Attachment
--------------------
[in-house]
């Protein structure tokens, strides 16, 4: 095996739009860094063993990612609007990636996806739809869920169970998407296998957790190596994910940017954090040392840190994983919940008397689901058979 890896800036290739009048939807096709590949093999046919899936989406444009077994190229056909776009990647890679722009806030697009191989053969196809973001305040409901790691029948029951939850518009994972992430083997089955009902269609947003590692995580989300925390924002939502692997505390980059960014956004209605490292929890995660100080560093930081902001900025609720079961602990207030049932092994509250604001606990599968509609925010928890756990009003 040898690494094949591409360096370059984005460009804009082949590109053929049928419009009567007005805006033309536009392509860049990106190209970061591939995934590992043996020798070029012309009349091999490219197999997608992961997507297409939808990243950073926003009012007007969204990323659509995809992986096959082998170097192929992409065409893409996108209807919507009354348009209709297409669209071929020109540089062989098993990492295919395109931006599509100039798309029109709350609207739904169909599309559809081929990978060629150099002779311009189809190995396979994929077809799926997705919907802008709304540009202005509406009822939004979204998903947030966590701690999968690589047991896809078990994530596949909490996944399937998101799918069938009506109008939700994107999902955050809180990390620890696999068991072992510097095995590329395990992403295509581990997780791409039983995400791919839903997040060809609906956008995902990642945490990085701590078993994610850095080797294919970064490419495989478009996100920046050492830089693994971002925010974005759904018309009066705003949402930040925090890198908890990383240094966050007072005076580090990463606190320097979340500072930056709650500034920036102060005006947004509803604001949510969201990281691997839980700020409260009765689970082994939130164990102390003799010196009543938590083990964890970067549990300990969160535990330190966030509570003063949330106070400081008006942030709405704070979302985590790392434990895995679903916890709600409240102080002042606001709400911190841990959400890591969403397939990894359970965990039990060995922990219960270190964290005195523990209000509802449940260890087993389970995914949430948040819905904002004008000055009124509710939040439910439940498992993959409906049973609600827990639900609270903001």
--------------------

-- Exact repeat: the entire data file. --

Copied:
[in-house]
């Protein structure tokens, strides 16, 4: 095996739009860094063993990612609007990636996806739809869920169970998407296998957790190596994910940017954090040392840190994983919940008397689901058979 890896800036290739009048939807096709590949093999046919899936989406444009077994190229056909776009990647890679722009806030697009191989053969196809973001305040409901790691029948029951939850518009994972992430083997089955009902269609947003590692995580989300925390924002939502692997505390980059960014956004209605490292929890995660100080560093930081902001900025609720079961602990207030049932092994509250604001606990599968509609925010928890756990009003 040898690494094949591409360096370059984005460009804009082949590109053929049928419009009567007005805006033309536009392509860049990106190209970061591939995934590992043996020798070029012309009349091999490219197999997608992961997507297409939808990243950073926003009012007007969204990323659509995809992986096959082998170097192929992409065409893409996108209807919507009354348009209709297409669209071929020109540089062989098993990492295919395109931006599509100039798309029109709350609207739904169909599309559809081929990978060629150099002779311009189809190995396979994929077809799926997705919907802008709304540009202005509406009822939004979204998903947030966590701690999968690589047991896809078990994530596949909490996944399937998101799918069938009506109008939700994107999902955050809180990390620890696999068991072992510097095995590329395990992403295509581990997780791409039983995400791919839903997040060809609906956008995902990642945490990085701590078993994610850095080797294919970064490419495989478009996100920046050492830089693994971002925010974005759904018309009066705003949402930040925090890198908890990383240094966050007072005076580090990463606190320097979340500072930056709650500034920036102060005006947004509803604001949510969201990281691997839980700020409260009765689970082994939130164990102390003799010196009543938590083990964890970067549990300990969160535990330190966030509570003063949330106070400081008006942030709405704070979302985590790392434990895995679903916890709600409240102080002042606001709400911190841990959400890591969403397939990894359970965990039990060995922990219960270190964290005195523990209000509802449940260890087993389970995914949430948040819905904002004008000055009124509710939040439910439940498992993959409906049973609600827990639900609270903001």